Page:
It’s almost there, in less than two weeks, we leave 2020 behind us and start the New Year! Wishing you and yours all the best for this new beginning, good health, prosperity and happiness.
State of the Word
This week’s State of the Word was different from the previous years, as it didn’t come with a whole room full of WordPress enthusiast at a WordCamp US. This year it was a short sweet 26 minutes keynote by Matt Mullenweg with appearances of Joen Asmussen demoing the Site Editor and Josepha Haden introducing successful businesses that started because of the pandemic. “When online is your only options, WordPress is your best option”.
The Question & Answer session was also different: WordPress Community members were asked to send in their questions via video, and instead answering all the questions himself, Matt deferred to other members on the WordPress teams. It was high diversity crowd coming together.
Sarah Gooding wrote a full recap for the WPTavern.
David Bisset also posted an excellent summary with some background information on the Post Status newsletter.
Learn.WordPress was officially launched with over 30 Workshops and Discussion groups. Let Hugh Lashbrooke introduce you to the new program. We have a list of Block Editor Workshops, for beginners and advanced content creators and developers.
G2 Components, a From-Scratch Reimagining of WordPress Components (WPTavern)
Justin Tadlock wrote about Jon Quach’s new component design system, G2 Components, that has been in the works for the last six months. It’s about to start bleeding into the Gutenberg @wordpress/components script, with switching out the base components one at a time, without breaking 3rd party developers plugins. At least that’s the idea of it. Jon and the Gutenberg team is carefully walking the backwards compatibility line. The developer experience around the block-editor will get a major upgrade once the G2 components are successfully integrated. They will not only be available for the block-editor but of other wp-admin interfaces as well.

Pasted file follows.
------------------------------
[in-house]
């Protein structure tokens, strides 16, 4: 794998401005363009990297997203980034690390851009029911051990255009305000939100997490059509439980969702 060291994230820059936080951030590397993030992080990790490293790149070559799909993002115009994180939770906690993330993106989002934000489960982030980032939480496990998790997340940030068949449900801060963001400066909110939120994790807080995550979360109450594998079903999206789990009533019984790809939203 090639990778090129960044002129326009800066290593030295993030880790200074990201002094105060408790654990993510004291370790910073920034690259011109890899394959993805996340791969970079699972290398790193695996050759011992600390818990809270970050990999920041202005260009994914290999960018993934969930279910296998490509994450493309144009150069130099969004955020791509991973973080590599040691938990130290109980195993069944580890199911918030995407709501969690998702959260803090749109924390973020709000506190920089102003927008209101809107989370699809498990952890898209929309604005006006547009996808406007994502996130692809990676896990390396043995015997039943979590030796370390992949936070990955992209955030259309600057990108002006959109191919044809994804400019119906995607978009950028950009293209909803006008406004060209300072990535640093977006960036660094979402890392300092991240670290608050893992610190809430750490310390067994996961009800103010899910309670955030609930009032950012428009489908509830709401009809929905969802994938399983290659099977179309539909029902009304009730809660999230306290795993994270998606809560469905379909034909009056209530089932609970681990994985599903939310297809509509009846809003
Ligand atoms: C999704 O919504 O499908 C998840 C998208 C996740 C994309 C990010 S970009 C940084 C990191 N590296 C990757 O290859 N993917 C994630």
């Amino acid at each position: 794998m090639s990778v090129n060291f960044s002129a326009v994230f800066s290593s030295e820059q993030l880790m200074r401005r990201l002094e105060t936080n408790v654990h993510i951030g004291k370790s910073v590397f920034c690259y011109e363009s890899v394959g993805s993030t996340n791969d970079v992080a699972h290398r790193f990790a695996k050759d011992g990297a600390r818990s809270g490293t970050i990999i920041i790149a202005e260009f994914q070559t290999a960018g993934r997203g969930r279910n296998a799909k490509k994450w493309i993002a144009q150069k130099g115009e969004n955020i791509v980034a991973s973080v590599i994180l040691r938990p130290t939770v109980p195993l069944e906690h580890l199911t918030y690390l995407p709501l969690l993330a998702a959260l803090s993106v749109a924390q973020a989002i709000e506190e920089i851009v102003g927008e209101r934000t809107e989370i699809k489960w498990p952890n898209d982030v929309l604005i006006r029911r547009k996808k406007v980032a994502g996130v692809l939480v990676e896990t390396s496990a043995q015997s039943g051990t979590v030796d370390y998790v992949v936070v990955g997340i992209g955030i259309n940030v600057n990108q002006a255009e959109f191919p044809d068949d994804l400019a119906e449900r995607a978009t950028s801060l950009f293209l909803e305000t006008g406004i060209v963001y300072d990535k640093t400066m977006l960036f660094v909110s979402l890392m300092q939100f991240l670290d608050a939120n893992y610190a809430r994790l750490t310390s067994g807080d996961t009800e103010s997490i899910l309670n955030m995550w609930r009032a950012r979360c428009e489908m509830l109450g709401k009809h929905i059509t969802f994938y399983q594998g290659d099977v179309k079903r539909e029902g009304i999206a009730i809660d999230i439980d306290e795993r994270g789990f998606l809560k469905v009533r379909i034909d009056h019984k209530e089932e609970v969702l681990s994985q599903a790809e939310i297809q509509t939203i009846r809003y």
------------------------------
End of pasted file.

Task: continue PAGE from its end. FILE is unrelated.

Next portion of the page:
Block-based Themes (aka Full-Site-Editing)
How to use the scaffolding script to start your new block-based theme, is the topic of this article in the WPTavern by Justin Tadlock. He walks you how to get started and then use the Gutenberg site-editor to finish the theme. It’s a bar bones theme, of course, a fresh canvas for designers. Justin then digs into the various pieces of the generated theme.
Carolina Nymark, contributor to the Themes team and educator at full-site-editing.com, started the “Discussion: Requirements for full site editing themes” for themes to be approved to the official Themes repository on WordPress.org.
Ernesto Mendez wrote Part II in ThemeShaper’s series of Getting Started with Block Themes on Templates. He explained: “In the classic way of theming, we usually have functions that give us the different parts that make up a post, such as
the_content(), and so on. Block themes give us the same features using blocks directly!”. Ernesto also shared shared more about the difference between a classic WordPress theme and a block-based one and walks you through creation, saving and editing of the various pieces.
Help Steer the Future of WordPress via the FSE Outreach Program “The official launch of the program should coincide with the release of Gutenberg 9.6, which is expected to ship within the next week. The program will focus on specific features and flows related to full-site editing.” wrote Justin Tadlock